It is disappointing that more isn't done to counter teacher bashing. The BCTF would be well advised to have representatives respond quickly to allegations about teachers so frequent repetition isn't mistaken for fact. That is but one of the public relations weaknesses of the BCTF. In this round of bargaining, leading to Bill 22 which will impose a "cooling-off period", the BCTF has come across as money grubbers who put their pay and benefits ahead of their students. Teachers are poorly served when their union creates that impression, as they are when it repeatedly fails to negotiate agreements while other public sector unions succeed.
Like other unions, the BCTF is democratic; governed by its members. The job action slated for March 5-7 was approved by a vote of 86% of its members who voted. It is hard to understand why 25% did not vote, but it is also hard to understand why almost 50% of eligible voters donít vote in general elections. Despite having Bill 22 in front of them and knowing that strike action would not put pressure on the employer, 27,946 teachers voted to strike. They must be doing that out of frustration and a need to send a message to the government. It is hard to say what kind of message the government will receive when it potentially saves $11 million for every day the teachers are out.
The BCTF will hold its Annual General Meeting in Vancouver, March 17-20, where its president Susan Lambert and several executive members will be challenged for re-election. The last time the BCTF defeated an incumbent president was in 1999 when Kit Krieger lost to challenger David Chudnovsky. Krieger lost after a 0-0-2% agreement was negotiated under his leadership but, failing ratification, had to be imposed by Bill 39 (1998). In her March 10, 2010, blog Vancouver Sun education reporter Janet Steffenhagen elaborated on internal BCTF politics and whether Krieger's acceptance of that wage settlement contributed to his defeat.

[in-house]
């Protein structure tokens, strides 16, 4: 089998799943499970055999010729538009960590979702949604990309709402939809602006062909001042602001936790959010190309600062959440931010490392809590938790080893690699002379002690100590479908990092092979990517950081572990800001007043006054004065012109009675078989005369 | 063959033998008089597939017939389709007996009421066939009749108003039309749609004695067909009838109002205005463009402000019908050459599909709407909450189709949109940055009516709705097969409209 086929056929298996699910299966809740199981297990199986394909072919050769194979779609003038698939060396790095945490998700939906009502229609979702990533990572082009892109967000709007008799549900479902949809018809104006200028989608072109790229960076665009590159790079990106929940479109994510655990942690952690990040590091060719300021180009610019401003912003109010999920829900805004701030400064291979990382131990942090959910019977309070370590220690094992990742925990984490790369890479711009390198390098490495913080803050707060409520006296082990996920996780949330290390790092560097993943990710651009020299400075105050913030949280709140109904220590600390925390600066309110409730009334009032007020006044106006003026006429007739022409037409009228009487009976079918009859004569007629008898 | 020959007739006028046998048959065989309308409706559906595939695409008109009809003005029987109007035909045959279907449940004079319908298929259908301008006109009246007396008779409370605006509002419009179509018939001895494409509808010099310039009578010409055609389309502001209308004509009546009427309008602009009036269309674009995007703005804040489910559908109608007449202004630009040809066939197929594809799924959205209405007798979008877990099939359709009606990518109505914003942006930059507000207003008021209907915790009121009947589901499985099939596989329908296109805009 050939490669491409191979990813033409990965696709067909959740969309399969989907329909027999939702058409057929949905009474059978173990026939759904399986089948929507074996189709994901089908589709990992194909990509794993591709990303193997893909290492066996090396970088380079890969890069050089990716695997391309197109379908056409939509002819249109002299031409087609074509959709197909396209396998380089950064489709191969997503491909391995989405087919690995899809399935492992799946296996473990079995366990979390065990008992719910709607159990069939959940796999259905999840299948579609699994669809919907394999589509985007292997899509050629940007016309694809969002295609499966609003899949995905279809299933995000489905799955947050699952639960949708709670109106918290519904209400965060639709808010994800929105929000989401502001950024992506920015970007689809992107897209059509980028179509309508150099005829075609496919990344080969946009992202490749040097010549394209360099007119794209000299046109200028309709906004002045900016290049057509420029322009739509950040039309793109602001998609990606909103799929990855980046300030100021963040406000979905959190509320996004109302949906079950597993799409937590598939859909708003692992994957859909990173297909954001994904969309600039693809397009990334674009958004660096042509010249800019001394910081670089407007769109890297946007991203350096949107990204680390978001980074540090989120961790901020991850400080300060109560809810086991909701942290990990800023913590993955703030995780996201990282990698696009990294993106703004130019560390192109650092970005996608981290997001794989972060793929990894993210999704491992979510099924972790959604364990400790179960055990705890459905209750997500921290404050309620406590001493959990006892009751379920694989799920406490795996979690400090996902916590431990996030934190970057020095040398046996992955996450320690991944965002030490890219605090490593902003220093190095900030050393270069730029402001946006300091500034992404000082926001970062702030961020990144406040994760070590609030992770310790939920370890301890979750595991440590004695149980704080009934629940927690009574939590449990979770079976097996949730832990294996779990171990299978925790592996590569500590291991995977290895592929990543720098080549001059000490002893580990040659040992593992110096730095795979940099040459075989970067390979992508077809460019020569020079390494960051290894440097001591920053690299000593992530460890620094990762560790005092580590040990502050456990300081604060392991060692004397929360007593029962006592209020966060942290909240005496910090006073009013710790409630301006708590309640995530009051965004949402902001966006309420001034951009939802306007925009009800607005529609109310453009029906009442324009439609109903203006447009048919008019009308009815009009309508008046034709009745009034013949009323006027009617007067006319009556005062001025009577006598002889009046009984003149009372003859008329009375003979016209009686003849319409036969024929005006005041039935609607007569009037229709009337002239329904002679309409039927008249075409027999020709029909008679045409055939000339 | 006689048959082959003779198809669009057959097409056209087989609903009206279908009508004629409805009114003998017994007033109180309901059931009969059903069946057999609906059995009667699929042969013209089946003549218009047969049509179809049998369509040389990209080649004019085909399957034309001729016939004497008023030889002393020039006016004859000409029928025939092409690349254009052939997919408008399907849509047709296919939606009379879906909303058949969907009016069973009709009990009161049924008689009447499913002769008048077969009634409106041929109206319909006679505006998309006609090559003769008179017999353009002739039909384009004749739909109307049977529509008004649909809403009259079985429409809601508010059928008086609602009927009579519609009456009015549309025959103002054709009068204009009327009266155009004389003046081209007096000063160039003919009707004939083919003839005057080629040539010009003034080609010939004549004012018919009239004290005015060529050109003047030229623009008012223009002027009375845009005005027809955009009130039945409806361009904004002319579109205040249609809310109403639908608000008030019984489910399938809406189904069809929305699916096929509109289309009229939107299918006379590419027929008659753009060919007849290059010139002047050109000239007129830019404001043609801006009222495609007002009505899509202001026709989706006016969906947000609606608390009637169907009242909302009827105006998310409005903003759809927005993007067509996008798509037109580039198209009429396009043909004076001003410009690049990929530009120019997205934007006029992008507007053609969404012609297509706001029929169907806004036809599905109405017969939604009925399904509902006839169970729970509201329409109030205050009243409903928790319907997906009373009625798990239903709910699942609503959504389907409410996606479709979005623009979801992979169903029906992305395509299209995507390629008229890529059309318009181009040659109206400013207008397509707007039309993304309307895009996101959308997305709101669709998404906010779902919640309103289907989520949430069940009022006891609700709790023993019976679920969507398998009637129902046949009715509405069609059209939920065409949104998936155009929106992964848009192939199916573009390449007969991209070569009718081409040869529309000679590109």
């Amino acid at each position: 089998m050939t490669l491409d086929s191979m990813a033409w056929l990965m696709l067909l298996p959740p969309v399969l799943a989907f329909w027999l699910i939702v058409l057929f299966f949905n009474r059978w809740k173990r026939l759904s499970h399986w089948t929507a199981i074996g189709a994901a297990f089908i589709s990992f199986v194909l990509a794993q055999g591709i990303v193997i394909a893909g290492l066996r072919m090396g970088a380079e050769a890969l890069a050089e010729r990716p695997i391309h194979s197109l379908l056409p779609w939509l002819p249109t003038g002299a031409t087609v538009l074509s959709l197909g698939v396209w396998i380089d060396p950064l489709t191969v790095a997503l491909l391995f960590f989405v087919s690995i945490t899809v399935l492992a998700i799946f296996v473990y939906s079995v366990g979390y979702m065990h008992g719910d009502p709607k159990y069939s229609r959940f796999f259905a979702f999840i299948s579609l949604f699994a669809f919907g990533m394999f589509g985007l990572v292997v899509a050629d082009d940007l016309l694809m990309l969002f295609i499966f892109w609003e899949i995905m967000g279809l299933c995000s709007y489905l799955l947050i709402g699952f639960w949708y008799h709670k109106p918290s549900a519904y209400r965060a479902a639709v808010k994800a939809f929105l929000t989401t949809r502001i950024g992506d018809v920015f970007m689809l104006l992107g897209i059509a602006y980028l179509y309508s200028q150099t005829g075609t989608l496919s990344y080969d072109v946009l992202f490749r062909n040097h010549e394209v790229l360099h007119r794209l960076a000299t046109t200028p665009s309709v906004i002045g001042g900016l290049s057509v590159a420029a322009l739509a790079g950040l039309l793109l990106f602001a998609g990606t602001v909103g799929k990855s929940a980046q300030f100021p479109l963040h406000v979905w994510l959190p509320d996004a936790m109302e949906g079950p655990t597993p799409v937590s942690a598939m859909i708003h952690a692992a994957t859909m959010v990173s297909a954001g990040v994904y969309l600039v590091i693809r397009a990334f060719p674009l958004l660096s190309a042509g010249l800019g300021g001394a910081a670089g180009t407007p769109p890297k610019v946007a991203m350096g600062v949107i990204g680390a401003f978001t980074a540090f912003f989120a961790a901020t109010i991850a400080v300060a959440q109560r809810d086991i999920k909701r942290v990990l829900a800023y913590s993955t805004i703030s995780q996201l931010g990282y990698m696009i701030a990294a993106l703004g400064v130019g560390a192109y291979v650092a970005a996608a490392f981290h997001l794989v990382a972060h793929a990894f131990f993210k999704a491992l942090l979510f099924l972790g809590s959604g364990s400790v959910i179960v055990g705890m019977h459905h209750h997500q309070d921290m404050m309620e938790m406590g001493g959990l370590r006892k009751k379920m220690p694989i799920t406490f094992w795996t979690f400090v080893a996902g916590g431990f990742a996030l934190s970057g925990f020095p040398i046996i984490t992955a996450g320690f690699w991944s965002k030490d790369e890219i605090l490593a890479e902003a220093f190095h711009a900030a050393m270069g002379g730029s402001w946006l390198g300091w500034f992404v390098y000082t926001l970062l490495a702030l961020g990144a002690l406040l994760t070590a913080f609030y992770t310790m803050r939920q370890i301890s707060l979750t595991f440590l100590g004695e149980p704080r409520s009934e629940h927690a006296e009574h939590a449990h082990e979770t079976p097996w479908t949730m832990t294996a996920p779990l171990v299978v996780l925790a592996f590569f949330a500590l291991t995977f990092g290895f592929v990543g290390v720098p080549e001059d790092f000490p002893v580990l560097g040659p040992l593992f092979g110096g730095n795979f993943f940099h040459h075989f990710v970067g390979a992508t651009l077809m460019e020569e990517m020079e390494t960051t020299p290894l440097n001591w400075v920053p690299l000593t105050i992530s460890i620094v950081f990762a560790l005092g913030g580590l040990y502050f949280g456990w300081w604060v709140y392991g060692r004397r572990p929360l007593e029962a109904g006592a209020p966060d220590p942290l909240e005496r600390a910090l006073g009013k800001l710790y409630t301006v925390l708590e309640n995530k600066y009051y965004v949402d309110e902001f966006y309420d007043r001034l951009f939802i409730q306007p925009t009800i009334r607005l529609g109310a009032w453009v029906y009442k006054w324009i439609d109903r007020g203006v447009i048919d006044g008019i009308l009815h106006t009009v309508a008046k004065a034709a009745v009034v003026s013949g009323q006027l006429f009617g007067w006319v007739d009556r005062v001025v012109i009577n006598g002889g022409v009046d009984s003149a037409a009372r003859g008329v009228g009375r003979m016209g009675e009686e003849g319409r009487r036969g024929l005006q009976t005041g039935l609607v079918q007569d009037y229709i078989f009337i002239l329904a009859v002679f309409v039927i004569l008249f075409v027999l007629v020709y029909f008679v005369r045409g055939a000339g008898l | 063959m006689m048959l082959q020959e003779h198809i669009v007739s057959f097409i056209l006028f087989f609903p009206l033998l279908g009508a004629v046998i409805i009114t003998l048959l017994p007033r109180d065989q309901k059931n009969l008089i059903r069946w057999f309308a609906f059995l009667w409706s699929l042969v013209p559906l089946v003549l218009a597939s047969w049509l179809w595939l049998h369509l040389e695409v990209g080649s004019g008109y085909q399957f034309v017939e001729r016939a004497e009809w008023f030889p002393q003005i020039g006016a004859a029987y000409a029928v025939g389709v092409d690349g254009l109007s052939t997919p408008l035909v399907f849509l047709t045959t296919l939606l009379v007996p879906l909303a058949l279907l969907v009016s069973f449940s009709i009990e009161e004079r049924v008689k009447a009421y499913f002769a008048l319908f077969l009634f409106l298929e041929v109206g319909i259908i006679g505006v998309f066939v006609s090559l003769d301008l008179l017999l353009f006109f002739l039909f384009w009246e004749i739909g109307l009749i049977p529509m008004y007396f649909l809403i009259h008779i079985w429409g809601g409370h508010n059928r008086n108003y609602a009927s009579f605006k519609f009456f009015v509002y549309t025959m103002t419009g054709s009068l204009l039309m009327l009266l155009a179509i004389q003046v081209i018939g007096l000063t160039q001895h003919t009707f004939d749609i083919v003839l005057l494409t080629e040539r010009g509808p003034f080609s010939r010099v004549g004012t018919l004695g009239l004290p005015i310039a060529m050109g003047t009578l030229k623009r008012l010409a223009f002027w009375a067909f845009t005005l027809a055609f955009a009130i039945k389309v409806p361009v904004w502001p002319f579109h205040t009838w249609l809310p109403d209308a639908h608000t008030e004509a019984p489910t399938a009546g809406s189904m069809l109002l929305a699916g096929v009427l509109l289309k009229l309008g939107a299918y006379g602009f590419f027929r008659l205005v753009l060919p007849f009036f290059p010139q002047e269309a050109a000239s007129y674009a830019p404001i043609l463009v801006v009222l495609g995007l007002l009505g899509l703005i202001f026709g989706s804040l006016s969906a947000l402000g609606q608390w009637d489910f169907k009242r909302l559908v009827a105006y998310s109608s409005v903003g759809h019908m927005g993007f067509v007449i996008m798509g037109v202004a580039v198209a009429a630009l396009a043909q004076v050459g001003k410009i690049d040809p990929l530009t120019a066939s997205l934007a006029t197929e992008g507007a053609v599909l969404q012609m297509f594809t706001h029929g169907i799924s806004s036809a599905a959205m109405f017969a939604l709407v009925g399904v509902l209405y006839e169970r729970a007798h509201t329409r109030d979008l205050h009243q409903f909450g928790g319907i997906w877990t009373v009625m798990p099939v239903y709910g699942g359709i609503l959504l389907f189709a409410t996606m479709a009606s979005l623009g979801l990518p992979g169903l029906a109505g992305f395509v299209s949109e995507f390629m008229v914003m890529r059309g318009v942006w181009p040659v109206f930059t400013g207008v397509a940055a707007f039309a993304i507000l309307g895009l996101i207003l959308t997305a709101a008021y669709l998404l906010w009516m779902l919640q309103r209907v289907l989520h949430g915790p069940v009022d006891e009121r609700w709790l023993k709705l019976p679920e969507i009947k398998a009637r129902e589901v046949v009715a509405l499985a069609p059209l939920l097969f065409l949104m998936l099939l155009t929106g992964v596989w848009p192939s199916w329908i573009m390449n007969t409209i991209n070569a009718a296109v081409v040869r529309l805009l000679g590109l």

Steffenhagen's February 1, 2012 blog examines the complexities of the BCTF's upcoming election. Unlike 1999 when the incumbent president was under attack for the deal he supported, Lambert faces criticism for "the reputation of the BCTF in the public's eye." Challenger Rick Guenther didn't file his nomination papers until late January. Delegates to the AGM are chosen at meetings which frequently have to be rescheduled after first failing a quorum (there are no quorum requirements on the rescheduled meeting). That means an activist minority can strongly influence delegate strength at the AGM, held during spring break when many have things other than union politics on their minds. Winning a contested election at the AGM would be easier if candidates had supporters active many weeks in advance of the delegate selection meetings. Failing that, and failing widespread discontent with the incumbent, a successful challenge to Lambert appears to be a long shot.
Few things can stop a majority government. After the opposition has had it say, Premier Christy Clark's majority will pass Bill 22. It is unlikely the mediator will be able to help the parties find a settlement, so a mediation report will be produced in accordance with the Bill by June 30. Sometime before August 31, the government will likely recall the legislature and impose a settlement based on the mediation report. It is arguable that however unfair Bill 22 may be, teachers could do better by behaving like other unions and trying to find a settlement. That is not to be, and it likely never will be unless internal politics and member participation significantly changes the BCTF.